EU Bookmark and Share  
Restrictive refugee relocation scheme means new lower targets might be met
Follow us: | | Tweet

The European Commission has published its 12th report on the relocation of refugees from Greece and Italy and progress made in the EU's resettlement scheme, highlighting that while "the number of persons relocated so far in 2017 is almost as many as in the whole of 2016.... the current pace of relocation is still below what is needed to meet the targets set to ensure that all those eligible are relocated over the coming months."

However, the total number of people actually eligible for relocation (around 35,000) is massively below the number of people the Member States agreed to relocate (160,000) - thus making it possible for them to meet their obligations without doing what was originally promised.


The Commission's report notes:

"The positive trend on relocation has continued with an additional 2,078 persons relocated since the last report (1,368 from Greece and 710 from Italy). As of 12 May, 18,418 relocations have been carried out in total; 5,711 from Italy and 12,707 from Greece. However, despite the continuing positive progress, the current pace of relocation is still below what is needed to meet the targets set to ensure that all those eligible are relocated over the coming months."

The Commission continues (emphasis added):

"with the total number of people eligible for relocation present in the two countries being well below what was foreseen in the Council Decisions [160,000] and taking into account the progress registered so far, it is perfectly achievable to relocate all those eligible by September 2017 if Member States demonstrate the political will and determined action to deliver on what they have jointly agreed."

This is because the only people eligible for relocation are those belonging to nationalities:

"for which the average recognition rate of international protection at the EU level is above 75%. Currently three nationalities have such high recognition rates: Syrians, Eritreans and Iraqis."

The Presidency of the Council recently pointed out to other Member States (document 8168/17, pdf) the fact that there is no longer any need to relocate the number of people originally foreseen:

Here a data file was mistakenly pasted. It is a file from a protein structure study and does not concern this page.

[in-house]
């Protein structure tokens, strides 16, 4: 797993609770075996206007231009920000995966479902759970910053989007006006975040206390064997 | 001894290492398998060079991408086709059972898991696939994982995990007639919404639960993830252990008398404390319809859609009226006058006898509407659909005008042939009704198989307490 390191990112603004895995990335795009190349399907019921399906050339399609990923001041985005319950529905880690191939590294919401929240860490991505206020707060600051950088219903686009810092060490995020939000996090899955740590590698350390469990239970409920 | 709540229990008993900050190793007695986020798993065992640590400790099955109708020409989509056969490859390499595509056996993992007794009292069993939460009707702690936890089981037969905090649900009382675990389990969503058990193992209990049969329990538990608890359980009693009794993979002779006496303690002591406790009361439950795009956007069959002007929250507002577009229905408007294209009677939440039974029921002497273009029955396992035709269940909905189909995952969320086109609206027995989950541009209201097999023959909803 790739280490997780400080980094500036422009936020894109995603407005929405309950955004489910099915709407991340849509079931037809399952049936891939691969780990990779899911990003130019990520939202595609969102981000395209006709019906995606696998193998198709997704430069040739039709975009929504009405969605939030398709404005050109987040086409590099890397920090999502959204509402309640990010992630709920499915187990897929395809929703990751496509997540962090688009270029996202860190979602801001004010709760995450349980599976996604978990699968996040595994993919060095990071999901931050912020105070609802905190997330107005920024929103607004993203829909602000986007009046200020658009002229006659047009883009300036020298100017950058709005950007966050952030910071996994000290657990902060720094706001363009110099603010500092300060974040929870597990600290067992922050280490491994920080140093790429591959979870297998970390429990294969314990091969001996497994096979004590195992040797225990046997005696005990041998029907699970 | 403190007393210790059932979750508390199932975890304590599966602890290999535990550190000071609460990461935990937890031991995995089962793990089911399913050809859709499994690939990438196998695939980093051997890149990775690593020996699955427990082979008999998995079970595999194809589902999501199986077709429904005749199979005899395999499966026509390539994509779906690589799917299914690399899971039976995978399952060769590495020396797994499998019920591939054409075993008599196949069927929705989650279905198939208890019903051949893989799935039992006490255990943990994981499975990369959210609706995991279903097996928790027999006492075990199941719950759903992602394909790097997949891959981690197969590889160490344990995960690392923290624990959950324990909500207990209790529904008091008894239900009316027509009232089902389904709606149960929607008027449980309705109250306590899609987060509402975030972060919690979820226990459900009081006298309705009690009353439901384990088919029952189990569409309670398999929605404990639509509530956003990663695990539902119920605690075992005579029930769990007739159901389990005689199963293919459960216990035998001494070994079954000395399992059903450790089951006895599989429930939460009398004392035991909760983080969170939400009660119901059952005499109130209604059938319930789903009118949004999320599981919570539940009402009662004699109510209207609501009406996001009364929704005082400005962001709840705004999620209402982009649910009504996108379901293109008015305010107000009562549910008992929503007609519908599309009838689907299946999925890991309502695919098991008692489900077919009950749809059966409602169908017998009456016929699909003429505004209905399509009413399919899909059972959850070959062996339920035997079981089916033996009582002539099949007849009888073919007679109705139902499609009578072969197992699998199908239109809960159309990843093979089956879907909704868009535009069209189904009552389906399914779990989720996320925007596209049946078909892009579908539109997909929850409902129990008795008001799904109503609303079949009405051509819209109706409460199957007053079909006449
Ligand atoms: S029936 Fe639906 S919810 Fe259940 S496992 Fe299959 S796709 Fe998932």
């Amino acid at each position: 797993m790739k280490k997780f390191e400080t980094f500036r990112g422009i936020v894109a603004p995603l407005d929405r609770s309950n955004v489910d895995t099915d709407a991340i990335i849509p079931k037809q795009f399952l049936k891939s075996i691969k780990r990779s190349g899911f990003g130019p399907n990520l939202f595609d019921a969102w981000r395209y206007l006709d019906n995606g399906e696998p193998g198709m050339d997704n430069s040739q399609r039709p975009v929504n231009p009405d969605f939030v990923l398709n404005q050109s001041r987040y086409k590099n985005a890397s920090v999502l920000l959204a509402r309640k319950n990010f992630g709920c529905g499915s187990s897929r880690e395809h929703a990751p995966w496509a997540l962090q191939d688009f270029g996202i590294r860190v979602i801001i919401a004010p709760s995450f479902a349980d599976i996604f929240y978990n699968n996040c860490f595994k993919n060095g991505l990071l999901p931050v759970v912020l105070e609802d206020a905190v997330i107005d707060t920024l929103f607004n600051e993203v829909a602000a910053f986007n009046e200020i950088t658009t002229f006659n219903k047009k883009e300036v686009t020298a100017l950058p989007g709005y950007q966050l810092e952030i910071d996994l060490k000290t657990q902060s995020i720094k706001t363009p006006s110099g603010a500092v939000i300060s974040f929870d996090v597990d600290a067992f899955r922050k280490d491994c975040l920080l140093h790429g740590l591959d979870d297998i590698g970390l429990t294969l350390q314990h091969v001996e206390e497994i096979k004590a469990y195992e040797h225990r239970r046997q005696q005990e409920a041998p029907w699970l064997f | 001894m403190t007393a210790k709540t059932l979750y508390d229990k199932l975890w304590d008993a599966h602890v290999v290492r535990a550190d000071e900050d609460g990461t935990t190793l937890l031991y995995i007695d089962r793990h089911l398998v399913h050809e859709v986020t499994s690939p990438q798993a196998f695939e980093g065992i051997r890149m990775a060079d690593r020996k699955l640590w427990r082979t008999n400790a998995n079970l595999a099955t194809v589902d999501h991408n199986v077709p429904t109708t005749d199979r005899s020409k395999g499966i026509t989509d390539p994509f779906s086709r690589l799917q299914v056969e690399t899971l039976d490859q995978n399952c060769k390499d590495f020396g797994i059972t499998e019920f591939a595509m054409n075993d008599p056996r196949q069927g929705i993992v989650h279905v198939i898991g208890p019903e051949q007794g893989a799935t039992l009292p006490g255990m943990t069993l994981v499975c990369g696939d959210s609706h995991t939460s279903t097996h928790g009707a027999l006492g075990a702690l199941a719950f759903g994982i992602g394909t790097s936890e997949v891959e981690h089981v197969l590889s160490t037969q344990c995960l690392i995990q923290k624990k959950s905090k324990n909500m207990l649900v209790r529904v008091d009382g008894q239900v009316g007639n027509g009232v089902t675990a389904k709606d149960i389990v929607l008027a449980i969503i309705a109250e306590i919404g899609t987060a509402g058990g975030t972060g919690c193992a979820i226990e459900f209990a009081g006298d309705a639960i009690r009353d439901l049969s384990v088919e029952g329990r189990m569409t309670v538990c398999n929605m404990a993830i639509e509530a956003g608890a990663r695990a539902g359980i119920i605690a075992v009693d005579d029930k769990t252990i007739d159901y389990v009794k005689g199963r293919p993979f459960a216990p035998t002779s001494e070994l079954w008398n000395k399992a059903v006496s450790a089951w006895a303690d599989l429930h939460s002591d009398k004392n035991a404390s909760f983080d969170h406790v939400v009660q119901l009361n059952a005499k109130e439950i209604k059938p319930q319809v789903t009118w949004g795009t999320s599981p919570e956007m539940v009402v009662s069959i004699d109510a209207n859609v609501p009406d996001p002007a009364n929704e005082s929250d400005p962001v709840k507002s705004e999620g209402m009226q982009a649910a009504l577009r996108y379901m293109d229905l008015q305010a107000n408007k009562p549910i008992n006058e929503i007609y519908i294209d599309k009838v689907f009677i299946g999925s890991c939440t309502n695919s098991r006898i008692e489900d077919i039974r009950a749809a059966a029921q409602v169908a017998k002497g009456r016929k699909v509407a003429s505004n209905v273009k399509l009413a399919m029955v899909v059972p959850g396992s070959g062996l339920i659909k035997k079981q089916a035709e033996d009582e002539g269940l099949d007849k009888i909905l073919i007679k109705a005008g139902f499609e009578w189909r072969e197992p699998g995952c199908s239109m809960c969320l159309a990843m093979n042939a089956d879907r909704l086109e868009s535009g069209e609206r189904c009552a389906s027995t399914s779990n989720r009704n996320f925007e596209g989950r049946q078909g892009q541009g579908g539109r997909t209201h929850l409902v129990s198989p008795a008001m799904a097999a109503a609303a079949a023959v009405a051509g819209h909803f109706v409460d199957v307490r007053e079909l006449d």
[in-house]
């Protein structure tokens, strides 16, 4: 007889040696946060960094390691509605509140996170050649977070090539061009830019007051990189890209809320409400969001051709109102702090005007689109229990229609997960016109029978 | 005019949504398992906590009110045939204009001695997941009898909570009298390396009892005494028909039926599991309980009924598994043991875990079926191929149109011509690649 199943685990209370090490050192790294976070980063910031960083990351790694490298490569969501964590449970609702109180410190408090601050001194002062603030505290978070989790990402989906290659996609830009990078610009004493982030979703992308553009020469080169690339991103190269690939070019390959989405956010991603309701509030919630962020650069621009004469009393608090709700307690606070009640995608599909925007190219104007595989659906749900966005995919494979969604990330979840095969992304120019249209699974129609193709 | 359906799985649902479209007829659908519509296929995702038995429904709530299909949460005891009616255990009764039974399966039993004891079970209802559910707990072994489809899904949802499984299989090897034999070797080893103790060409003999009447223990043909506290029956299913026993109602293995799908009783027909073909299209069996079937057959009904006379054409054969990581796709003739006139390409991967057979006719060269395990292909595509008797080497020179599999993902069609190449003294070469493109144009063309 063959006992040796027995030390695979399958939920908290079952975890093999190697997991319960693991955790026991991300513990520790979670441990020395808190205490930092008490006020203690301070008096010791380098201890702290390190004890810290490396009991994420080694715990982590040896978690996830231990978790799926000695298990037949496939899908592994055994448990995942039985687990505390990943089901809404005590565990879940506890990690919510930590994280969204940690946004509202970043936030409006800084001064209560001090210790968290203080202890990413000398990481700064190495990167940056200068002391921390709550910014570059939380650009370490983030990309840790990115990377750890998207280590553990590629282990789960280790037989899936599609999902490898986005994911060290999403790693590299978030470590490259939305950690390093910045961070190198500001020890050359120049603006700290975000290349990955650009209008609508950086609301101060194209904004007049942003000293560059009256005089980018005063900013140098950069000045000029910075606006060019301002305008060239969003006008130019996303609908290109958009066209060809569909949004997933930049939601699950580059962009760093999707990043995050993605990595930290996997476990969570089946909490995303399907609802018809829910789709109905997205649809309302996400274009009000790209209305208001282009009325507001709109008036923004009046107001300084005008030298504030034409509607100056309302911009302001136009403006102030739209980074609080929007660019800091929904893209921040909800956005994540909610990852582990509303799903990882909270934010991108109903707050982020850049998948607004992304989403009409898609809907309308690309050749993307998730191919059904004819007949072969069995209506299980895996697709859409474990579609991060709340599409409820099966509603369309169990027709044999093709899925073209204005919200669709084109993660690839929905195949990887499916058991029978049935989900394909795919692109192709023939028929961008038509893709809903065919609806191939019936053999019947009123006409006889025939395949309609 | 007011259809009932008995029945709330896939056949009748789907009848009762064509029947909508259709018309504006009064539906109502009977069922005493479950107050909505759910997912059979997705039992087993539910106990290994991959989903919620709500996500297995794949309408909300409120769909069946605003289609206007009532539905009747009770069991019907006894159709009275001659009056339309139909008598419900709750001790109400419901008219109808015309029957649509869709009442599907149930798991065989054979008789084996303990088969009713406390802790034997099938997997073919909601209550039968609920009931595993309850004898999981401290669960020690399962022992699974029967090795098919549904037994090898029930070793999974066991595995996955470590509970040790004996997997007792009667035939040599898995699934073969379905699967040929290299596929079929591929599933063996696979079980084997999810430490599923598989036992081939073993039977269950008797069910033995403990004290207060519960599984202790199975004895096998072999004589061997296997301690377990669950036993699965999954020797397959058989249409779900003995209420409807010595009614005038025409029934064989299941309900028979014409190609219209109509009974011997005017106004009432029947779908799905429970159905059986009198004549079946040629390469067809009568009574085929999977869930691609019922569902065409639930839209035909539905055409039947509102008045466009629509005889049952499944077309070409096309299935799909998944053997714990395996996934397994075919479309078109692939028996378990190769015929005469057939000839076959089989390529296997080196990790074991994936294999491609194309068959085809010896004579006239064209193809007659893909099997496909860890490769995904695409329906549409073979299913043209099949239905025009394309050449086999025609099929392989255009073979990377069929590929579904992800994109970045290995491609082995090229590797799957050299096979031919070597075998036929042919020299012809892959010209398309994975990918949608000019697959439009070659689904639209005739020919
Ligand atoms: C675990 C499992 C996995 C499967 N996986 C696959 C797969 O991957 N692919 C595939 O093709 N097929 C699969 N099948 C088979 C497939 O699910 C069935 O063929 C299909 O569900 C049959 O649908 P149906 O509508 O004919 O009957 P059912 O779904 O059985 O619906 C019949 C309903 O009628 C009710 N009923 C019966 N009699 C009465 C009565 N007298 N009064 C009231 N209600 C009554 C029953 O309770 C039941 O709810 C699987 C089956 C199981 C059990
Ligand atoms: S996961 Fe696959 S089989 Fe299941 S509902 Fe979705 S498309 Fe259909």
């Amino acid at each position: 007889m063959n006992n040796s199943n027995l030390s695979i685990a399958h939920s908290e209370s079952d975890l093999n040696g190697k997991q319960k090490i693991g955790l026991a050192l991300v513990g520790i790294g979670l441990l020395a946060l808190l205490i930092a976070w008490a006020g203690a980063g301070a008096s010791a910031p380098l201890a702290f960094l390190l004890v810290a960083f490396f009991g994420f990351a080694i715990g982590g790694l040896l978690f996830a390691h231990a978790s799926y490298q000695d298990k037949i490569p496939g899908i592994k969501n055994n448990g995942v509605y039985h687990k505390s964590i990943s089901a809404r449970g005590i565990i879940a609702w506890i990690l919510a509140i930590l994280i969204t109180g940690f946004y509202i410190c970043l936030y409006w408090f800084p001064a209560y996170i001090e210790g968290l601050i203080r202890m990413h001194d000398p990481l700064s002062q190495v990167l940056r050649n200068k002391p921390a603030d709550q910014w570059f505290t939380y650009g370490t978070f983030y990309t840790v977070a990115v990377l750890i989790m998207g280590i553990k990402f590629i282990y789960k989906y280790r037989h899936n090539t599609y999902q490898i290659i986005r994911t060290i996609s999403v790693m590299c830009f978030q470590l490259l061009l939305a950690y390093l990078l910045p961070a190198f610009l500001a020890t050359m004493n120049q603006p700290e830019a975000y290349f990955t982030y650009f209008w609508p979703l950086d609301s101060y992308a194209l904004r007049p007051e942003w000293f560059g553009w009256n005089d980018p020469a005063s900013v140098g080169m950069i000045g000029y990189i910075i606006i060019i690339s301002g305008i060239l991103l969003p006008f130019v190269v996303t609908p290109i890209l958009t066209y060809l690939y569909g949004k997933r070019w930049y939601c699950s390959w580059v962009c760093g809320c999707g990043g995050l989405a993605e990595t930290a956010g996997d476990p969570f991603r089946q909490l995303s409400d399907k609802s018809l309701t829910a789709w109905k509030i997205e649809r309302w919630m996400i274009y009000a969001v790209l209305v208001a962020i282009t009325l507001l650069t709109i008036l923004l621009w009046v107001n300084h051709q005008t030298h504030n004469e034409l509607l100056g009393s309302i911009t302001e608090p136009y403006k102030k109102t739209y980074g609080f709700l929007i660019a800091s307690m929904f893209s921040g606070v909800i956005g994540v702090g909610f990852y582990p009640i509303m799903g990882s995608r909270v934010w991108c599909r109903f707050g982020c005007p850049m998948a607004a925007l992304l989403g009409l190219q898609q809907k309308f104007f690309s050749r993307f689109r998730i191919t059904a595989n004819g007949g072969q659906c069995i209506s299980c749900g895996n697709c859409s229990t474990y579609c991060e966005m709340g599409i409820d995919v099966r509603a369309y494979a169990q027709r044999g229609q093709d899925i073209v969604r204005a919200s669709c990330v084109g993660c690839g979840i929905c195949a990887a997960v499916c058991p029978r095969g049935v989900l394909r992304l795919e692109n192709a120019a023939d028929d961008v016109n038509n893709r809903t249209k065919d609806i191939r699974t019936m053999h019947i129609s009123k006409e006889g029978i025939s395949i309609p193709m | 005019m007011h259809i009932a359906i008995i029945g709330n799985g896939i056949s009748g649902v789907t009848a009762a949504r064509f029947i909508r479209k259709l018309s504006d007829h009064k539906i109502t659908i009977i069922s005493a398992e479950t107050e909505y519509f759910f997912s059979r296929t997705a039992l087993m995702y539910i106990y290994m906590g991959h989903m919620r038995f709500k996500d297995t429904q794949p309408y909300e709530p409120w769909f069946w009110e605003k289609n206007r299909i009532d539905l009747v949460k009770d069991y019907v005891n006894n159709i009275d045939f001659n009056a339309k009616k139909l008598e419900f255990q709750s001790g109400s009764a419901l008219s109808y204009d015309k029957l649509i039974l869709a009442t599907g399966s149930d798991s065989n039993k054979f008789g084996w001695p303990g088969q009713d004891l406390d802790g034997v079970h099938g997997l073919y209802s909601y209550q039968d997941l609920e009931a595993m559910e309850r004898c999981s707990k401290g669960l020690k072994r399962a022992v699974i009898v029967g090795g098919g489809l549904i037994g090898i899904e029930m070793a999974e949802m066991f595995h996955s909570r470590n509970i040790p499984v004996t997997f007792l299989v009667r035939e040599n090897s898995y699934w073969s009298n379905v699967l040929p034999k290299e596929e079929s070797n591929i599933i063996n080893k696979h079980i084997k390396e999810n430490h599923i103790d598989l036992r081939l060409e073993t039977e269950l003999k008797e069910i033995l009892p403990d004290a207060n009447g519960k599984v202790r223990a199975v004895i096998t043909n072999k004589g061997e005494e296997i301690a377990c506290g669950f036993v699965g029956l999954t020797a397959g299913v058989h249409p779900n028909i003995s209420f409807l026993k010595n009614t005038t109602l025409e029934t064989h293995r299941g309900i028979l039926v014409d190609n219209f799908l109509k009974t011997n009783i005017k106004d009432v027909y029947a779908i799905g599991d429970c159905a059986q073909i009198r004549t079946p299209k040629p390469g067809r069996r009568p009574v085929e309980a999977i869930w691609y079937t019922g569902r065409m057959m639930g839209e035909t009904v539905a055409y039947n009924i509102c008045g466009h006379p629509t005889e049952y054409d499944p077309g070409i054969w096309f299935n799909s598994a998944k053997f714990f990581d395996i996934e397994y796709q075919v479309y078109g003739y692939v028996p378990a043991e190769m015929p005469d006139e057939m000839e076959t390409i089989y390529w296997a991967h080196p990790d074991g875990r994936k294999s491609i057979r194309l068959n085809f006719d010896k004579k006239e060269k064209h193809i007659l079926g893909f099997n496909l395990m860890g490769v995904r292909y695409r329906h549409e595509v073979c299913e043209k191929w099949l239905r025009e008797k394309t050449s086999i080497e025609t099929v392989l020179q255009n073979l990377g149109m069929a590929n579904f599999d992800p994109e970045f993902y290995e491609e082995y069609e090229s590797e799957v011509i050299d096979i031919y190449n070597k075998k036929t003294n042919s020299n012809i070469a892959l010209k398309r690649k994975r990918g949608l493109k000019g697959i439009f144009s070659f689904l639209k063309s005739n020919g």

"The situation in Italy and Greece has not remained static, which means that the number of persons eligible for relocation, i.e. applicants for international protection originating from third countries whose applicants typically have a high asylum recognition rate, does not match the figures contemplated in the respective Council Decisions. As a matter of fact, there are currently around 20,000 asylum applicants eligible for relocation in Greece, and a little less than 6,000 in Italy.

What this means is that, in practice, a little additional effort on the part of all the Member States would enable the European Union as a whole to meet its commitment to Italy and Greece, and relocate all those eligible for relocation."


European Commission press release: Relocation and Resettlement: Commission calls on all Member States to deliver and meet obligations (pdf)

Report: European Commission, Twelfth report on relocation and resettlement (COM (2017) 260 final, 16 May 2017, pdf)

And its annexes (pdfs):

Did you find this article useful?

Support our work by making a one-off or regular donation to help us continue to monitor the state and civil liberties in Europe.

Search our database for more articles and information or subscribe to our mailing list for regular updates from Statewatch News Online.

We welcome contributions to News Online and comments on this website. E-mail us or send post to Statewatch c/o May Day Rooms, 88 Fleet Street, London EC4Y 1DH, UK.

Home | News Online | Journal | Observatories | Analyses | Database | SEMDOC | About Statewatch

© Statewatch ISSN 1756-851X. Personal usage as private individuals/"fair dealing" is allowed. We also welcome links to material on our site. Usage by those working for organisations is allowed only if the organisation holds an appropriate licence from the relevant reprographic rights organisation (eg: Copyright Licensing Agency in the UK) with such usage being subject to the terms and conditions of that licence and to local copyright law.